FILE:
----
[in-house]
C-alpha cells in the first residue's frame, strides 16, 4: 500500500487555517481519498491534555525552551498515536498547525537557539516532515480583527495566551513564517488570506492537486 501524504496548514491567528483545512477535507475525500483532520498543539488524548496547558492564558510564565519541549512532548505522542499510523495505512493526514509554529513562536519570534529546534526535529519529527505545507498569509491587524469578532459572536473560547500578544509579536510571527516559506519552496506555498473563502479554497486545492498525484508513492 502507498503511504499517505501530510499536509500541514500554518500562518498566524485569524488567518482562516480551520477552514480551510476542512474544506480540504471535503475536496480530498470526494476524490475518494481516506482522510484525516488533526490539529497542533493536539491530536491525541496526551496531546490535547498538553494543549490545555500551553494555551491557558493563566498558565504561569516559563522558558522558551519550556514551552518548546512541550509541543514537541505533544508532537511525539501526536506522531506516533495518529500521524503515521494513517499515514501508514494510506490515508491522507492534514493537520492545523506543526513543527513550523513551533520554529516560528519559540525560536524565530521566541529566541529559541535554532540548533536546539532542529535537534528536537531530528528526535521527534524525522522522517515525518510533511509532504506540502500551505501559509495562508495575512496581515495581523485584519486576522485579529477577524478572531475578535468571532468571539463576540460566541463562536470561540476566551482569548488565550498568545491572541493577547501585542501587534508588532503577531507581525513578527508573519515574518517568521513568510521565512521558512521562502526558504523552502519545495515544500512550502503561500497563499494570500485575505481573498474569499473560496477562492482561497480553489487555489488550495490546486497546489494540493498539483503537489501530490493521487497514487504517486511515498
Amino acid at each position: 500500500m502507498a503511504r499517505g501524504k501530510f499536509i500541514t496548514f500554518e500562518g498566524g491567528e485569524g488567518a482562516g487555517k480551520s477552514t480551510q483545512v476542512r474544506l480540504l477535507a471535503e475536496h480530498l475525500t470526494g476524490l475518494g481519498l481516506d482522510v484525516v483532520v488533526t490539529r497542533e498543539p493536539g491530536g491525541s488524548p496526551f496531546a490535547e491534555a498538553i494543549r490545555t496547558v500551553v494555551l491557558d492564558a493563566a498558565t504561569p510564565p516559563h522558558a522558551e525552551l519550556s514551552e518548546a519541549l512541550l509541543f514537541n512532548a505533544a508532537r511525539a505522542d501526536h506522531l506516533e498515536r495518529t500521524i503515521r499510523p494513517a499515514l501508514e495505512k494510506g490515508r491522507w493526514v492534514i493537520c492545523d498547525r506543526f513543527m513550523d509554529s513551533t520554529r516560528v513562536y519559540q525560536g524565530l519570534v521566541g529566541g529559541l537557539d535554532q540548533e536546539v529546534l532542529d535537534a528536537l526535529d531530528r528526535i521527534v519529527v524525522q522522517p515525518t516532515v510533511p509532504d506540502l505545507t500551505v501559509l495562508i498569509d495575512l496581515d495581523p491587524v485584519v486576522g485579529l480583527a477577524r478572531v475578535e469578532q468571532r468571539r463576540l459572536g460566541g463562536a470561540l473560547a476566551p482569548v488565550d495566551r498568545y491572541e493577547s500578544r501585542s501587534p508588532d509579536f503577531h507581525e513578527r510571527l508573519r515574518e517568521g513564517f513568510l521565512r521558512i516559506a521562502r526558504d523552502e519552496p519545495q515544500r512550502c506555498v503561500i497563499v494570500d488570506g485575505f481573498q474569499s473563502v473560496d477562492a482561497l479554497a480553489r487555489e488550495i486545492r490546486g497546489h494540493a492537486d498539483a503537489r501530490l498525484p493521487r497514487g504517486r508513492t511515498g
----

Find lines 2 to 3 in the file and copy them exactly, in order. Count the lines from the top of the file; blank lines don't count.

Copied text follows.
C-alpha cells in the first residue's frame, strides 16, 4: 500500500487555517481519498491534555525552551498515536498547525537557539516532515480583527495566551513564517488570506492537486 501524504496548514491567528483545512477535507475525500483532520498543539488524548496547558492564558510564565519541549512532548505522542499510523495505512493526514509554529513562536519570534529546534526535529519529527505545507498569509491587524469578532459572536473560547500578544509579536510571527516559506519552496506555498473563502479554497486545492498525484508513492 502507498503511504499517505501530510499536509500541514500554518500562518498566524485569524488567518482562516480551520477552514480551510476542512474544506480540504471535503475536496480530498470526494476524490475518494481516506482522510484525516488533526490539529497542533493536539491530536491525541496526551496531546490535547498538553494543549490545555500551553494555551491557558493563566498558565504561569516559563522558558522558551519550556514551552518548546512541550509541543514537541505533544508532537511525539501526536506522531506516533495518529500521524503515521494513517499515514501508514494510506490515508491522507492534514493537520492545523506543526513543527513550523513551533520554529516560528519559540525560536524565530521566541529566541529559541535554532540548533536546539532542529535537534528536537531530528528526535521527534524525522522522517515525518510533511509532504506540502500551505501559509495562508495575512496581515495581523485584519486576522485579529477577524478572531475578535468571532468571539463576540460566541463562536470561540476566551482569548488565550498568545491572541493577547501585542501587534508588532503577531507581525513578527508573519515574518517568521513568510521565512521558512521562502526558504523552502519545495515544500512550502503561500497563499494570500485575505481573498474569499473560496477562492482561497480553489487555489488550495490546486497546489494540493498539483503537489501530490493521487497514487504517486511515498
Amino acid at each position: 500500500m502507498a503511504r499517505g501524504k501530510f499536509i500541514t496548514f500554518e500562518g498566524g491567528e485569524g488567518a482562516g487555517k480551520s477552514t480551510q483545512v476542512r474544506l480540504l477535507a471535503e475536496h480530498l475525500t470526494g476524490l475518494g481519498l481516506d482522510v484525516v483532520v488533526t490539529r497542533e498543539p493536539g491530536g491525541s488524548p496526551f496531546a490535547e491534555a498538553i494543549r490545555t496547558v500551553v494555551l491557558d492564558a493563566a498558565t504561569p510564565p516559563h522558558a522558551e525552551l519550556s514551552e518548546a519541549l512541550l509541543f514537541n512532548a505533544a508532537r511525539a505522542d501526536h506522531l506516533e498515536r495518529t500521524i503515521r499510523p494513517a499515514l501508514e495505512k494510506g490515508r491522507w493526514v492534514i493537520c492545523d498547525r506543526f513543527m513550523d509554529s513551533t520554529r516560528v513562536y519559540q525560536g524565530l519570534v521566541g529566541g529559541l537557539d535554532q540548533e536546539v529546534l532542529d535537534a528536537l526535529d531530528r528526535i521527534v519529527v524525522q522522517p515525518t516532515v510533511p509532504d506540502l505545507t500551505v501559509l495562508i498569509d495575512l496581515d495581523p491587524v485584519v486576522g485579529l480583527a477577524r478572531v475578535e469578532q468571532r468571539r463576540l459572536g460566541g463562536a470561540l473560547a476566551p482569548v488565550d495566551r498568545y491572541e493577547s500578544r501585542s501587534p508588532d509579536f503577531h507581525e513578527r510571527l508573519r515574518e517568521g513564517f513568510l521565512r521558512i516559506a521562502r526558504d523552502e519552496p519545495q515544500r512550502c506555498v503561500i497563499v494570500d488570506g485575505f481573498q474569499s473563502v473560496d477562492a482561497l479554497a480553489r487555489e488550495i486545492r490546486g497546489h494540493a492537486d498539483a503537489r501530490l498525484p493521487r497514487g504517486r508513492t511515498g